Depicting the financial and social insecurity afflicting young people in modern Cairo, Metro was the first adult graphic novel published (and subsequently banned) in Egypt, just three years before the Arab Spring.
In art as pulsing and immediate as Cairo itself, Magdy El Shafee delivers a prescient portrait of a crumbling society and Egypt's coming eruption. A powerful story of young men with nothing left to lose, Metro sounds the cry for a better, freer future.
When Shehab, a young software designer, runs afoul of a loan shark, all avenues of escape in Mubarak's corrupt, chaotic Egypt seem to be closed to him. Getting help from the bank is impossible without connections, and Shehab's uncle abroad wants nothing to do with his troubles. A powerful businessman offers assistance, but the next day Shehab sees him being stabbed in an alley—and the man's dying words suggest a conspiracy extending to the upper reaches of the regime.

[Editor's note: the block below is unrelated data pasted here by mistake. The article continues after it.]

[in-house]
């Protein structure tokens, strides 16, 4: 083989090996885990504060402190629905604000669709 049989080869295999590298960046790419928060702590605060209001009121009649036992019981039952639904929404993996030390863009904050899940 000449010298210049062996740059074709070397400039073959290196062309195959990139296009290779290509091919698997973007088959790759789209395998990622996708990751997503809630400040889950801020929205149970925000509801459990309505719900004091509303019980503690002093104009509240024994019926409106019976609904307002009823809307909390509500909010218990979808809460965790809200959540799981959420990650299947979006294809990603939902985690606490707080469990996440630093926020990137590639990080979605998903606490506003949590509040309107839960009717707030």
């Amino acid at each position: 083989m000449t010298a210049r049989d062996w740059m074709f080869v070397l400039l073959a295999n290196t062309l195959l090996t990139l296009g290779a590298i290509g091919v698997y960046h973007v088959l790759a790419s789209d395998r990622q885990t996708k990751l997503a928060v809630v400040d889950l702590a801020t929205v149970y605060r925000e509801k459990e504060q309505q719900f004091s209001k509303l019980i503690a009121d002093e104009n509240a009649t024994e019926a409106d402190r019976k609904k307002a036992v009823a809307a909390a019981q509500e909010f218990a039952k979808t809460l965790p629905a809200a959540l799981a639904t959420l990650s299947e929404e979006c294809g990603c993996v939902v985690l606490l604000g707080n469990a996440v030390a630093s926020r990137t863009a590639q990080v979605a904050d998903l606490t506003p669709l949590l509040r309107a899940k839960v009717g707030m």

Angry and broke, Shehab enlists his friend Mustafa in a bank heist—and falls into a vortex of financial and political corruption. On the run with a case full of money and evidence of murder, the two careen through Cairo's metro system, evading the police and the thugs who are out in force to crush antigovernment protests. The only allies who can help get them out of this mess, the friends realize, are a blind shoe-shine man and a muckraking journalist.